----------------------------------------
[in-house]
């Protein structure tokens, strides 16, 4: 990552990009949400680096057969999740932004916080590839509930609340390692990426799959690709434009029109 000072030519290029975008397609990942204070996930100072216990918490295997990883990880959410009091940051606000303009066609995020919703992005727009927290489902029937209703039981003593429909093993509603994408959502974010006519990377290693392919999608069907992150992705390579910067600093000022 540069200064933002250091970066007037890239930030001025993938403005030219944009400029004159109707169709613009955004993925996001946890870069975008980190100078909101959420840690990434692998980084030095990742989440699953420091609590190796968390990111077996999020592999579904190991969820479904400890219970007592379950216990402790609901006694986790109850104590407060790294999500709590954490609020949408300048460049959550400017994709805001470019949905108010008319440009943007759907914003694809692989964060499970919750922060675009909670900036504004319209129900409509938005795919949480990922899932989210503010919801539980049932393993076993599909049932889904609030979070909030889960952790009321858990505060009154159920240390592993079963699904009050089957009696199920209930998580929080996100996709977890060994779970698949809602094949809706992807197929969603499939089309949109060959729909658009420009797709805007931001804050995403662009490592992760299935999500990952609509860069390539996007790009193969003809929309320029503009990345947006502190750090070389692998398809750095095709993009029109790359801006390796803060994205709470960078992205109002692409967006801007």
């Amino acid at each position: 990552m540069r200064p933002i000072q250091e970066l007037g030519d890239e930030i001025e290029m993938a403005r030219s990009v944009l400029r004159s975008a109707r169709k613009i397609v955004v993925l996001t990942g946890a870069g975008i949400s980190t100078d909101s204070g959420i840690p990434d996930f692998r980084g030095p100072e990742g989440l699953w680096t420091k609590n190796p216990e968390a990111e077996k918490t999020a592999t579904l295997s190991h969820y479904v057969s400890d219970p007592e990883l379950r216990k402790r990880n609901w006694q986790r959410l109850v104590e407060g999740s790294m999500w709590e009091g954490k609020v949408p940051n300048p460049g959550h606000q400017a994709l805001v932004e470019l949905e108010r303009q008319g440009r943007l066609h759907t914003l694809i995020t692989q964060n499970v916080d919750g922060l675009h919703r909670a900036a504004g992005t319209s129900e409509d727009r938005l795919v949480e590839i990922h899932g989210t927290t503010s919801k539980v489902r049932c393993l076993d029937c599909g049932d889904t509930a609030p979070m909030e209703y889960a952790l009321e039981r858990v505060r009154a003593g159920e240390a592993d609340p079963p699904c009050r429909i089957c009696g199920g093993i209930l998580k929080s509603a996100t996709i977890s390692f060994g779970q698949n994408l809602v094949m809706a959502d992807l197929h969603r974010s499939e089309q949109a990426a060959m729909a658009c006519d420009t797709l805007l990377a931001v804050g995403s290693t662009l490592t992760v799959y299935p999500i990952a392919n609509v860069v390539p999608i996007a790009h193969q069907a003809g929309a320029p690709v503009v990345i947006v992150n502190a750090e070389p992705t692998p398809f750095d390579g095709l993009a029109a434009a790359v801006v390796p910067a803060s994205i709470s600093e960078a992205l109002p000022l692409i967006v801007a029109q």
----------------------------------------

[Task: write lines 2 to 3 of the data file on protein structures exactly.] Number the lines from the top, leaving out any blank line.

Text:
């Protein structure tokens, strides 16, 4: 990552990009949400680096057969999740932004916080590839509930609340390692990426799959690709434009029109 000072030519290029975008397609990942204070996930100072216990918490295997990883990880959410009091940051606000303009066609995020919703992005727009927290489902029937209703039981003593429909093993509603994408959502974010006519990377290693392919999608069907992150992705390579910067600093000022 540069200064933002250091970066007037890239930030001025993938403005030219944009400029004159109707169709613009955004993925996001946890870069975008980190100078909101959420840690990434692998980084030095990742989440699953420091609590190796968390990111077996999020592999579904190991969820479904400890219970007592379950216990402790609901006694986790109850104590407060790294999500709590954490609020949408300048460049959550400017994709805001470019949905108010008319440009943007759907914003694809692989964060499970919750922060675009909670900036504004319209129900409509938005795919949480990922899932989210503010919801539980049932393993076993599909049932889904609030979070909030889960952790009321858990505060009154159920240390592993079963699904009050089957009696199920209930998580929080996100996709977890060994779970698949809602094949809706992807197929969603499939089309949109060959729909658009420009797709805007931001804050995403662009490592992760299935999500990952609509860069390539996007790009193969003809929309320029503009990345947006502190750090070389692998398809750095095709993009029109790359801006390796803060994205709470960078992205109002692409967006801007």
């Amino acid at each position: 990552m540069r200064p933002i000072q250091e970066l007037g030519d890239e930030i001025e290029m993938a403005r030219s990009v944009l400029r004159s975008a109707r169709k613009i397609v955004v993925l996001t990942g946890a870069g975008i949400s980190t100078d909101s204070g959420i840690p990434d996930f692998r980084g030095p100072e990742g989440l699953w680096t420091k609590n190796p216990e968390a990111e077996k918490t999020a592999t579904l295997s190991h969820y479904v057969s400890d219970p007592e990883l379950r216990k402790r990880n609901w006694q986790r959410l109850v104590e407060g999740s790294m999500w709590e009091g954490k609020v949408p940051n300048p460049g959550h606000q400017a994709l805001v932004e470019l949905e108010r303009q008319g440009r943007l066609h759907t914003l694809i995020t692989q964060n499970v916080d919750g922060l675009h919703r909670a900036a504004g992005t319209s129900e409509d727009r938005l795919v949480e590839i990922h899932g989210t927290t503010s919801k539980v489902r049932c393993l076993d029937c599909g049932d889904t509930a609030p979070m909030e209703y889960a952790l009321e039981r858990v505060r009154a003593g159920e240390a592993d609340p079963p699904c009050r429909i089957c009696g199920g093993i209930l998580k929080s509603a996100t996709i977890s390692f060994g779970q698949n994408l809602v094949m809706a959502d992807l197929h969603r974010s499939e089309q949109a990426a060959m729909a658009c006519d420009t797709l805007l990377a931001v804050g995403s290693t662009l490592t992760v799959y299935p999500i990952a392919n609509v860069v390539p999608i996007a790009h193969q069907a003809g929309a320029p690709v503009v990345i947006v992150n502190a750090e070389p992705t692998p398809f750095d390579g095709l993009a029109a434009a790359v801006v390796p910067a803060s994205i709470s600093e960078a992205l109002p000022l692409i967006v801007a029109q």